|Traditional Chinese||羅 明 堅|
|Simplified Chinese||罗 明 坚|
Michele or Michael Ruggieri (1543 – 11 May 1607), born Pompilio Ruggieri and known in China as Luo Mingjian, was an Italian Jesuit priest and missionary. A founding father of the Jesuit China missions, co-author of the first European–Chinese dictionary, and first European translator of the Four Books of Confucianism, he has been described as the first European sinologist.
Pompilio Ruggieri was born in Spinazzola, Apulia, then part of the Kingdom of Naples, in 1543. He obtained a doctorate in civil and canon law (Latin : in utroque iure) at the University of Naples and was employed in the administration of Philip II. He entered the Society of Jesus in Rome on 27 October 1572 taking the name "Michele". After completing the Jesuit usual spiritual and intellectual formation, Ruggieri volunteered for the Asian missions and left for Lisbon, where he was ordained in March 1578 while waiting for a ship to take him to Goa.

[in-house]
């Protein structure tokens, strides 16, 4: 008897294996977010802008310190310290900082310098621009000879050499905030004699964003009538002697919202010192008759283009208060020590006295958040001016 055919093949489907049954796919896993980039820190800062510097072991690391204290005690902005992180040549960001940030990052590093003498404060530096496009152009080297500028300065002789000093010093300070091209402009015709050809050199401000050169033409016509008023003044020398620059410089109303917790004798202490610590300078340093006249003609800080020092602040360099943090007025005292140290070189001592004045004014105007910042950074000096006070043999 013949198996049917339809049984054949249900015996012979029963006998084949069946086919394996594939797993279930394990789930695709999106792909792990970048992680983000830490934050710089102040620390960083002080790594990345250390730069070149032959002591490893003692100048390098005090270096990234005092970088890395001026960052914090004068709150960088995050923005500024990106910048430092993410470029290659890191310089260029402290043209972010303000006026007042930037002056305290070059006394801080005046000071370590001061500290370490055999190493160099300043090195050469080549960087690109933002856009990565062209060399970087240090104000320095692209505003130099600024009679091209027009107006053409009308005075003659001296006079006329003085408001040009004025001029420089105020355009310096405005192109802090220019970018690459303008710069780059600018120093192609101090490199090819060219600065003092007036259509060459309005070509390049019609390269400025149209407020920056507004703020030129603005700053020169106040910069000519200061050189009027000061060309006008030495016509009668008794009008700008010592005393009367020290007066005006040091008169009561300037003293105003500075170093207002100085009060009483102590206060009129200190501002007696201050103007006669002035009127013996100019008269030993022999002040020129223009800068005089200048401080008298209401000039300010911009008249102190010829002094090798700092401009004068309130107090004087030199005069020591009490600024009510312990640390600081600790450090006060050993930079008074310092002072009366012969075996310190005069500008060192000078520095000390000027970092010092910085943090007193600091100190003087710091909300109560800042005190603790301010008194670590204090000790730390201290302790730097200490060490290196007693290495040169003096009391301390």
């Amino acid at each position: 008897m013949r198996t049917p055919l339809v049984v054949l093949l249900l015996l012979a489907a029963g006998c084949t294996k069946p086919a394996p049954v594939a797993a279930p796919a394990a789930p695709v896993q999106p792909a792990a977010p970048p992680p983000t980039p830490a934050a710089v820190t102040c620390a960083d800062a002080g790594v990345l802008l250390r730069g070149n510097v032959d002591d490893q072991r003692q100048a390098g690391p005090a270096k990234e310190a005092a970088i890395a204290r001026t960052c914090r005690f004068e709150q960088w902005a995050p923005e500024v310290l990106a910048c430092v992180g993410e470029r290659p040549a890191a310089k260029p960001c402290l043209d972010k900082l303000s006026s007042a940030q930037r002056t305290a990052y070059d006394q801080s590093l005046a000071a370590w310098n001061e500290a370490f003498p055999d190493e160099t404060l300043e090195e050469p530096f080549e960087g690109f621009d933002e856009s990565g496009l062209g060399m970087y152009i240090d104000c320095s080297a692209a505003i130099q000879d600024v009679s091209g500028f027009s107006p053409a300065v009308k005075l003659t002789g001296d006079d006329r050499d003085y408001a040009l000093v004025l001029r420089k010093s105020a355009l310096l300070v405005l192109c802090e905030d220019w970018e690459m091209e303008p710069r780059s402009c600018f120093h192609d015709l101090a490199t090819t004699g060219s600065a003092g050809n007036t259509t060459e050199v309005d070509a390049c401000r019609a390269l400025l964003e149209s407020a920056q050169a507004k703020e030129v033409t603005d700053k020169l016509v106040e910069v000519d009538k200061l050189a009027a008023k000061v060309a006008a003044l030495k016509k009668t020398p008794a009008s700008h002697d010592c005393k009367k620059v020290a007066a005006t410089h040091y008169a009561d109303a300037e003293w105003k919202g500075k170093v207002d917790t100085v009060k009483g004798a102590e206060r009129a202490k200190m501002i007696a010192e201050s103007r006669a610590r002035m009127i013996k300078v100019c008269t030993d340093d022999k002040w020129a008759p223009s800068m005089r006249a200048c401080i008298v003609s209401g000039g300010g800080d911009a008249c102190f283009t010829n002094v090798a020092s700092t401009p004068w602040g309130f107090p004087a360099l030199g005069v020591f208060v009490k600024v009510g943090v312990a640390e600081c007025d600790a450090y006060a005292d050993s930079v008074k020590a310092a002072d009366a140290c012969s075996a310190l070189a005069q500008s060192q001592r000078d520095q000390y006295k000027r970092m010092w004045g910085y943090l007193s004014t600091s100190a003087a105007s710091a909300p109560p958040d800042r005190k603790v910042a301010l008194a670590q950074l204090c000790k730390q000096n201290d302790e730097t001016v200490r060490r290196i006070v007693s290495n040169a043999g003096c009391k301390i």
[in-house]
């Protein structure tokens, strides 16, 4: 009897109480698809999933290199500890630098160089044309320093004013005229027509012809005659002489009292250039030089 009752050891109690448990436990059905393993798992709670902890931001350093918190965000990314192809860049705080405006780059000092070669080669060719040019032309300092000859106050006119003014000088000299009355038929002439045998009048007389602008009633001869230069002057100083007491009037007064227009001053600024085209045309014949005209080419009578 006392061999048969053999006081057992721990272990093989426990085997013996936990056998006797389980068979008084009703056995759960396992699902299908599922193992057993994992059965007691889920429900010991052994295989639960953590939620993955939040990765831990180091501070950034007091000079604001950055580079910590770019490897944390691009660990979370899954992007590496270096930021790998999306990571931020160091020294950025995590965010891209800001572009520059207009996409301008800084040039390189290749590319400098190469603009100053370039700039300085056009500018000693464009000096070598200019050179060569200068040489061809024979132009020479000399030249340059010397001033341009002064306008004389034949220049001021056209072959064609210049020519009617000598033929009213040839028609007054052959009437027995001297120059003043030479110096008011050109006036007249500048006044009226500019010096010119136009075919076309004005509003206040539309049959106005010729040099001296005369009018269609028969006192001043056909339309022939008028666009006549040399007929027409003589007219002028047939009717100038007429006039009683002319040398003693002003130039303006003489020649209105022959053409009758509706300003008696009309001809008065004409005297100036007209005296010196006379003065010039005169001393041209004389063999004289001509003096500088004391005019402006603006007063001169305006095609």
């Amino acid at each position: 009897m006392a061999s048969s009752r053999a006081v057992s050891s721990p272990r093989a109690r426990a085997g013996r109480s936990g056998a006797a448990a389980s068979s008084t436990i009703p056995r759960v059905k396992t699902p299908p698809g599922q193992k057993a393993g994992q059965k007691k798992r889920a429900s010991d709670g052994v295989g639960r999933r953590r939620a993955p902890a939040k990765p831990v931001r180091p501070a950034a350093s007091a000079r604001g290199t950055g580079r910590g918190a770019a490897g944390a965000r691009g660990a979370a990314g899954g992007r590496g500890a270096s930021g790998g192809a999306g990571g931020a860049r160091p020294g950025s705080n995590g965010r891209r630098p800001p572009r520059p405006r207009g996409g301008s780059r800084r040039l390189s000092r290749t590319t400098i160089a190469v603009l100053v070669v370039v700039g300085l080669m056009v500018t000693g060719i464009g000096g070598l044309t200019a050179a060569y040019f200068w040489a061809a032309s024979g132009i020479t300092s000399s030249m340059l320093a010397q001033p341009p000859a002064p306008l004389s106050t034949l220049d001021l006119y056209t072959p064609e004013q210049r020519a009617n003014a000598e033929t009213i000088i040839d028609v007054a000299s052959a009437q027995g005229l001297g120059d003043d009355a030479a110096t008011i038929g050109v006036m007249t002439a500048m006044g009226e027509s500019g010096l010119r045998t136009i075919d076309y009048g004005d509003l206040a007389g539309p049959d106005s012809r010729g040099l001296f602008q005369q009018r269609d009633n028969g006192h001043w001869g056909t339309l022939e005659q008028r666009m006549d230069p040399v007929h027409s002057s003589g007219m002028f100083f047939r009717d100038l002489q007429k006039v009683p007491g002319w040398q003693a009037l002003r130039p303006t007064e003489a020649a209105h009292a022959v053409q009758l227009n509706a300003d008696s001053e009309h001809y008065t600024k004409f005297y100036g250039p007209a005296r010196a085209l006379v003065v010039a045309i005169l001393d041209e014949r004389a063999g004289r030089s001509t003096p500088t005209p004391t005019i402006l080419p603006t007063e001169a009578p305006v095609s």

Ruggieri left Europe with a group of missionaries which included Rudolph Acquaviva and Matteo Ricci. Arriving in India (September 1578), he promptly started to study the language used on the Malabar coast and in 6 months reached such proficiency that he could hear confession. It is probably this gift for language that made him an ideal choice for the beginning of the Chinese mission.
Ruggieri was assigned to Macau to study the Chinese language and customs, arriving 20 July 1579.He landed at the Portuguese trade centre and started at once to learn to read and write Chinese. In the process, and aware that several will be following him, he set up Shengma'erding Jingyuan ("St Martin House"), the first school for teaching Chinese to foreigners.
Ruggieri's and Ricci's intent was to settle somewhere in "real" China - not just Macao, and to that end Ruggieri made a number of trips to Canton (Guangzhou) and Zhaoqing (the residence of the Governor General of Guangdong and Guangxi), making useful contacts with the local authorities. As such he is one of the first Christian missionaries to have entered Ming Dynasty Mainland China. After a number of failed attempts to obtain permission to establish a permanent mission within China, such a permission was finally obtained in 1582, and in 1583 Ricci and Ruggieri finally settled in Zhaoqing, the first stage on the Jesuits' "long ascent" to Beijing.